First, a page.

Kewaunee and Algoma veterans visit Washington D.C. on Old Glory Honor Flight
Two Kewaunee County Korean War veterans – Arthur Belter from Kewaunee and Keith Haasch from Algoma – both had one of the most memorable days of their lives recently on an Old Glory Honor Flight.
With 81 other veterans from Northeast Wisconsin, they were flown to Washington, D.C., for a day to visit the war memorials and be recognized by fellow servicemen, citizens and government officials for their service to the United States.
Based in Appleton, Old Glory Honor Flights raises money through donations and fund-raising events to transport World War II and Korean War veterans to see the memorials built in their honor. Neither Belter nor Haasch had previously visited the monuments.
The group’s motto is “It is never too late to say thank you.”
“People come up and shake your hand and say thank you … I’ve never shaken so many hands,” said Belter, who served in the Army from 1952-1954. “It meant a lot.”
After staying in a Candlewood Suites hotel in Appleton at a discounted rate, the veterans left Appleton International Airport at 6:30 a.m. May 11 on a specially chartered flight and arrived at Reagan National Airport at 10:30 a.m. They boarded buses where they were driven by police escort to the first of the memorials – the World War II Memorial. Only one veteran of the group – John Xanos from Appleton – was a World War II veteran; the rest were Korean War veterans.
“The veterans are the only ones to get a police escort in Washington, D.C., other than the president,” said Belter. “They even blocked the intersections for us.”
From there, they ate lunch on the bus, and went to visit the Korean War Memorial where the veterans viewed 38 statues of soldiers, symbolizing the 38th Parallel where the war was fought and the 38 months that the war lasted.
“Never in my experience of being a veteran have I ever been treated so well,” said Belter. “As I was walking back up to the bus, a fellow came up to me to shake my hand and said, ‘I am from South Korea and I want to thank you for your service.'”
In a day full of many emotional moments, Belter said that was his favorite.
They also visited the Vietnam War Memorial, which includes the names of all 58,272 American soldiers who died in that war, half under the age of 22. The final stop was Arlington National Cemetery where they saw the changing of the guard at the Tomb of the Unknown Soldier.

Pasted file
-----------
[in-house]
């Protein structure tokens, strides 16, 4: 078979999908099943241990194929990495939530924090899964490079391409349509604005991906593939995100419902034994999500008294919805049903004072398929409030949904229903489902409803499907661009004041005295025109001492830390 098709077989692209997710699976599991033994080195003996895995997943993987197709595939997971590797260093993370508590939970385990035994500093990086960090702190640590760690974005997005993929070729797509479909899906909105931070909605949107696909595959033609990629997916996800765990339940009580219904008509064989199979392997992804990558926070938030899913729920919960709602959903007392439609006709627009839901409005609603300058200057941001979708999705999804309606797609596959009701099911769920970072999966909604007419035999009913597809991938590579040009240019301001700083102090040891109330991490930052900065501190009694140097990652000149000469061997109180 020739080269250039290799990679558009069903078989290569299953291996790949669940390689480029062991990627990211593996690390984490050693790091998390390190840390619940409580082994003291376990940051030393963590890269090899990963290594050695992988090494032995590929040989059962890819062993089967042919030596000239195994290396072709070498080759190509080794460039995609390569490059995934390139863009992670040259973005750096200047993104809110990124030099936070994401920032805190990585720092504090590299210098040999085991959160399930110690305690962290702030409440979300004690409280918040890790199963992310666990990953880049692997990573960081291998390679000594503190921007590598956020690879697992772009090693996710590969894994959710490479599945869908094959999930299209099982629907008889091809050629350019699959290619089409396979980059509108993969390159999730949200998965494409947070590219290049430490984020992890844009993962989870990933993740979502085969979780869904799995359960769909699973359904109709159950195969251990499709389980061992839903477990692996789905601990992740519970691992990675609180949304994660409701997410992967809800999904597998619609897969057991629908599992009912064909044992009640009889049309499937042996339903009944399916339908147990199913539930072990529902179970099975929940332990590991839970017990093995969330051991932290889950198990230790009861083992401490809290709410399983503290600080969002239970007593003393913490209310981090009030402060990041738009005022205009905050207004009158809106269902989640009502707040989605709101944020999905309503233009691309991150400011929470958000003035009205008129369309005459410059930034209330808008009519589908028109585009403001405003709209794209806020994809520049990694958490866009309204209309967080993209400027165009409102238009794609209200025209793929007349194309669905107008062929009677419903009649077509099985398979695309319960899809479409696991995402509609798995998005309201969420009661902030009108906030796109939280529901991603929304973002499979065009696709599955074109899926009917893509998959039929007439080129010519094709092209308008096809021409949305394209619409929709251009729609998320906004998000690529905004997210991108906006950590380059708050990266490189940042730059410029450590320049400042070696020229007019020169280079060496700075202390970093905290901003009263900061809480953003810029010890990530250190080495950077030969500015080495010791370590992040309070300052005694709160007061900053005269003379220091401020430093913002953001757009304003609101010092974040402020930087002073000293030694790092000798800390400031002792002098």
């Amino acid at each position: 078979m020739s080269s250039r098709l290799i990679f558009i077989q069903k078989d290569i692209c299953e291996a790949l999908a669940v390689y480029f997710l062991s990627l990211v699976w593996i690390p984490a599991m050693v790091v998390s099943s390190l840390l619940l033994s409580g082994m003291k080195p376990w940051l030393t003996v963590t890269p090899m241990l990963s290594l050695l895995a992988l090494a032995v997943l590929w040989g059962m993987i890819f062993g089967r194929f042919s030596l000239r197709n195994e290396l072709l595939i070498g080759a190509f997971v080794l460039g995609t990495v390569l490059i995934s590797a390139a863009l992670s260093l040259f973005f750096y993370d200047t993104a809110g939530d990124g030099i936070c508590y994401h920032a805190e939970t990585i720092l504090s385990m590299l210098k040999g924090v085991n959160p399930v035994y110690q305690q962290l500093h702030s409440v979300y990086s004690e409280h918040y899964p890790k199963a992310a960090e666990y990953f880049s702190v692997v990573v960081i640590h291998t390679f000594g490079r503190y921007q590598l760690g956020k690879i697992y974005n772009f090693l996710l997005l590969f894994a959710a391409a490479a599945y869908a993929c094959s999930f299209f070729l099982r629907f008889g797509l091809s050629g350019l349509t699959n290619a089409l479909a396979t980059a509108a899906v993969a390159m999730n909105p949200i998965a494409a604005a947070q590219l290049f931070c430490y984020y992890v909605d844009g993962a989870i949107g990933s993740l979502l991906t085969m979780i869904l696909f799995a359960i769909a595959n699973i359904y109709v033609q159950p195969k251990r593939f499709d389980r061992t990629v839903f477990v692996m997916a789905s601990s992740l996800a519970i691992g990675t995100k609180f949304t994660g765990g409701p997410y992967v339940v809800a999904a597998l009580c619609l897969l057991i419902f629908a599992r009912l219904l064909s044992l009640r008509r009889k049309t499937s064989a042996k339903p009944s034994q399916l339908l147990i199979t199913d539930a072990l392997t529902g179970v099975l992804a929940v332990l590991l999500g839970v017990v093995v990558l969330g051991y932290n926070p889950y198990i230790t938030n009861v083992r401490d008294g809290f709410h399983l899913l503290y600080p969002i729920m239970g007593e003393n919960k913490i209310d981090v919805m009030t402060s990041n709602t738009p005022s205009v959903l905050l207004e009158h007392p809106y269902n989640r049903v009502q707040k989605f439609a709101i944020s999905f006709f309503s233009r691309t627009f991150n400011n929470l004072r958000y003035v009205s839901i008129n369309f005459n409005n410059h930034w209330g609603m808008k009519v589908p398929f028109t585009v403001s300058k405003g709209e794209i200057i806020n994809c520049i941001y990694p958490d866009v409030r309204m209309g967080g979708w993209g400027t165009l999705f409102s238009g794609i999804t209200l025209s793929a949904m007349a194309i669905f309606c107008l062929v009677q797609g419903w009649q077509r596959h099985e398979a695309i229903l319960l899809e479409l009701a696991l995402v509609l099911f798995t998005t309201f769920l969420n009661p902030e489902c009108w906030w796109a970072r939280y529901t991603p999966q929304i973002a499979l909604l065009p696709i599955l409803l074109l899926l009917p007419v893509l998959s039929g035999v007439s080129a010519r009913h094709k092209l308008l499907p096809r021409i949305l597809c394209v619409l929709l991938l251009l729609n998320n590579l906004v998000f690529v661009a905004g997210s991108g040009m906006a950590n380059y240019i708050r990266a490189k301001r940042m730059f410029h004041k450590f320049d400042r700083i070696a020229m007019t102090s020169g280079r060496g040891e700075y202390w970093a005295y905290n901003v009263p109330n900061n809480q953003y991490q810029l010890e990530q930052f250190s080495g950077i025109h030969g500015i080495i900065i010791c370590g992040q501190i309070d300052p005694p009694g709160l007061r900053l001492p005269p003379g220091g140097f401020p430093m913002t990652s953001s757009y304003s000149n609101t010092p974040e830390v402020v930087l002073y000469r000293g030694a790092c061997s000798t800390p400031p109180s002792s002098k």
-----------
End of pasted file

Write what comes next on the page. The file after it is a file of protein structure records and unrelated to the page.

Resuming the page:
“The silence that is there can get to you,” said Belter, noting that the guards are only allowed to abandon their posts in the event of an earthquake or tornado.
The “mail call” on the return plane trip, reminiscent of the military mail calls during the veterans’ service, was the most emotional moment for Haasch who served in the Army from 1952-1954.
“They must have had a 1,000 letters for us, and all of the 81 veterans received at least one envelope.” he said. “I had wonderful letters from my wife, children and grandchildren.”
When the plane landed back in Appleton at 8:30 p.m., the veterans were escorted off the plane and waited in the terminal behind a curtain, Haasch said.
“When they opened the curtain, there were more than 1,000 people waiting for us – a band was playing, there were people from church organizations and Girl Scouts handing out cookies.”
.The surprise welcome from the crowd was “very emotional” for many of the men, said Haasch, noting that most veterans had not received that kind of welcome when they returned from their tour of duty.
Each veteran also had a group of family and friends waiting, many holding signs with pictures from their years in the service..
Haasche said when he returned to Algoma in 1954 after his service, “there were a bunch of us, and we all went to Schillings and had a beer.”
Both men said that they were “overwhelmed” with gratitude to the Old Glory organization..
Each veteran had a trained volunteer to escort them through the day, known as a “guardian.” Haasch’s guardian was Sue Brigham of New London and Belter’s was Becky and Mike Schewe of New London. Both men also thanked Jane Babcock, Kewaunee Veteran Services Officer, for helping to arrange the trip.
The men also received a personalized book, including both a picture of them and a picture of the veterans group, as well as information about each of the memorials they visited. The guardians also gave them hats and shirts and a medal to serve as a remembrance of the trip.
“I just can’t say enough about what a day it was,” said Belter.
This article originally appeared on Green Bay Press Gazette: Kewaunee and Algoma veterans visit Washington D.C. on Old Glory Honor Flight